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The imposition of various local and national restrictions in England in the summer and fall of 2020 gradually decreased human contact, but those changes were smaller and more varied than during the March lockdown, according to a study published in the open access journal BMC Medicine has been .
A team of researchers from the London School of Hygiene and Tropical Medicine (LSHTM) in the UK combined data from UK participants in the UK CoMix survey and information on local and national restrictions from Gov.uk collected between August 31 and December 7, 2020 . CoMix is an online survey that asks individuals to record details of their direct contacts the day before the survey.
The authors used the data to compare the number of contacts in different settings such as work, school or home reported by individuals before and after the introduction of individual restrictions in England. Restrictions examined included the rule of six (announced Sept. 14), pubs and restaurants closing at 10 p.m. and encouraging people to work from home (Sept. 24), entry to Level 1 , 2 or 3 (October 14) as well as entry into levels 1, 2 or 3 national lockdown from one of the levels in November 2020.
The authors found that the effects of these restrictions on the number of contacts people reported were mixed, with local restrictions and the rule of six associated with modest contact reductions and instructions to work from home with larger reductions, but little evidence of this The 10pm closing time for bars and restaurants had a noticeable impact.
In particular, after the introduction of the rule of six, 1,314 (33.8%) out of a total of 3,884 participants included in the analysis for this restriction reported a reduction in their contacts with no work and no education, while 1,573 (40.5%) participants reported reported the same number of contacts and 997 (25.7%) reported a higher number of contacts. The average number of contacts was two before and after the introduction of the rule of six.
For the 10 o’clock rule, 990 (25.5%) of 3,887 participants included in the analysis had fewer contacts, while 2,054 (52.8%) had the same number of contacts and 843 (21.7%) had one recorded higher number of contacts. The average number of contacts before and after the rule came into force was zero to one.
Under local restrictions, participants reduced their contacts on average and reported an average of 0.69 fewer contacts outside of work and outside of school than before the restrictions. The effects of the tier system were found to be mixed, with tier 1 and 2 having little effect on the average number of contacts, but tier 3 reducing contacts.
The subsequent lockdown in November seemed to have made the biggest difference to those participating in the Level 1 lockdown. 750 (35.8%) of 2,095 Level 1 participants said that they reduced their contacts by an average of about 1.40 contacts per day. The transition from tier 2 or tier 3 to lockdown was less pronounced: 428 (29.4%) of 1212 adults in tier 2 and 85 (26.3%) of 236 adults in tier 3 reported having reduced their contacts.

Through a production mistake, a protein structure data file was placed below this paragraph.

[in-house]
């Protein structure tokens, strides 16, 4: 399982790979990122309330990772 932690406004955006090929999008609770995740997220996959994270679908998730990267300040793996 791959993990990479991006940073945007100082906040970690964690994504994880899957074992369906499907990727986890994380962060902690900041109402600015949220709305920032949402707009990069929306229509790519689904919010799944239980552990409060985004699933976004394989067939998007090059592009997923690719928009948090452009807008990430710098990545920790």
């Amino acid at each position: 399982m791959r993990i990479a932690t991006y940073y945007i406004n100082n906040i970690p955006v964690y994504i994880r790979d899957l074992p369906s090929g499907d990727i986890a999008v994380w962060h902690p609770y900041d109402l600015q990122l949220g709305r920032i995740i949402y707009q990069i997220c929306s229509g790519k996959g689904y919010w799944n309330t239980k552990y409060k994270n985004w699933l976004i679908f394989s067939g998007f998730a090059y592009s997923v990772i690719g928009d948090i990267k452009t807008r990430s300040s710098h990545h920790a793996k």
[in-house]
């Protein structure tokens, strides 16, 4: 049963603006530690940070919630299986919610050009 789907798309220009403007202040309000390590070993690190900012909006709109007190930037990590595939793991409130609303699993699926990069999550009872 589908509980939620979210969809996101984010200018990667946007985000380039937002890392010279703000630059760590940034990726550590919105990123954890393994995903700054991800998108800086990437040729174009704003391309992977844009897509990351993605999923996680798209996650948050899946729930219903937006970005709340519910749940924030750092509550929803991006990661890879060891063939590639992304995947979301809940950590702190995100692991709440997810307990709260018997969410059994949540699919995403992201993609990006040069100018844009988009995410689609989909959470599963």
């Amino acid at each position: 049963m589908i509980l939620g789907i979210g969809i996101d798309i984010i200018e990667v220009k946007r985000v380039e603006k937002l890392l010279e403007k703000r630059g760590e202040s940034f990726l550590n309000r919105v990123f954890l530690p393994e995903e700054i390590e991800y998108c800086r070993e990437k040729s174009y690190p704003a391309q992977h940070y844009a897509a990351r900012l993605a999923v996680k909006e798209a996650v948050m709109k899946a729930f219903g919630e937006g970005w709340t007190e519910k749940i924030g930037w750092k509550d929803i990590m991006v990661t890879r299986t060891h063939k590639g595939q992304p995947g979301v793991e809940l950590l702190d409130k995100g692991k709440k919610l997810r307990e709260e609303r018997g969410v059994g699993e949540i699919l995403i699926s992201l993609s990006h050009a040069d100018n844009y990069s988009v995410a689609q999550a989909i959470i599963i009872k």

Dr. Christopher Jarvis, assistant professor at LSHTM and the corresponding author, said, “To put these changes in context, the full national lockdown in March reduced average daily contacts from an estimated 10.8 to 2.8 – a 74% reduction. In absolute terms As the changes after recent restrictions were relatively small, this may indicate that restrictions were applied at a time when individuals had already cut their contacts, not that the restrictions had no effect. “
The authors caution that local restrictions involved a combination of several measures and therefore their effect on the number of contacts is a combination of a number of interventions. The relatively quick change in policy in the fall also means that part of the effect attributed to one intervention may actually be related to one of the others.
Dr. Jarvis said, “We have tried to provide some insight into the hugely pertinent question of whether and how effectively various restrictions work in response to COVID-19. While yes, how effective they are. While we only focused on contacts, the implications the various constraints will have broader societal implications that must be considered for policy change. “
Further examination of the impact of restrictions on different age groups and the potential for regional compliance with national restrictions could help unravel certain factors that may influence the relatively small reduction in contact observed in this study.
The contact patterns changed in response to national COVID-19 guidelines
The Impact of Local and National Restrictions in Response to COVID-19 on Social Interaction in England: A Natural Length Experiment
Jarvis, et al. BMC Medicine 2021, DOI: 10.1186 / s12916-021-01924-7 Provided by BioMed Central
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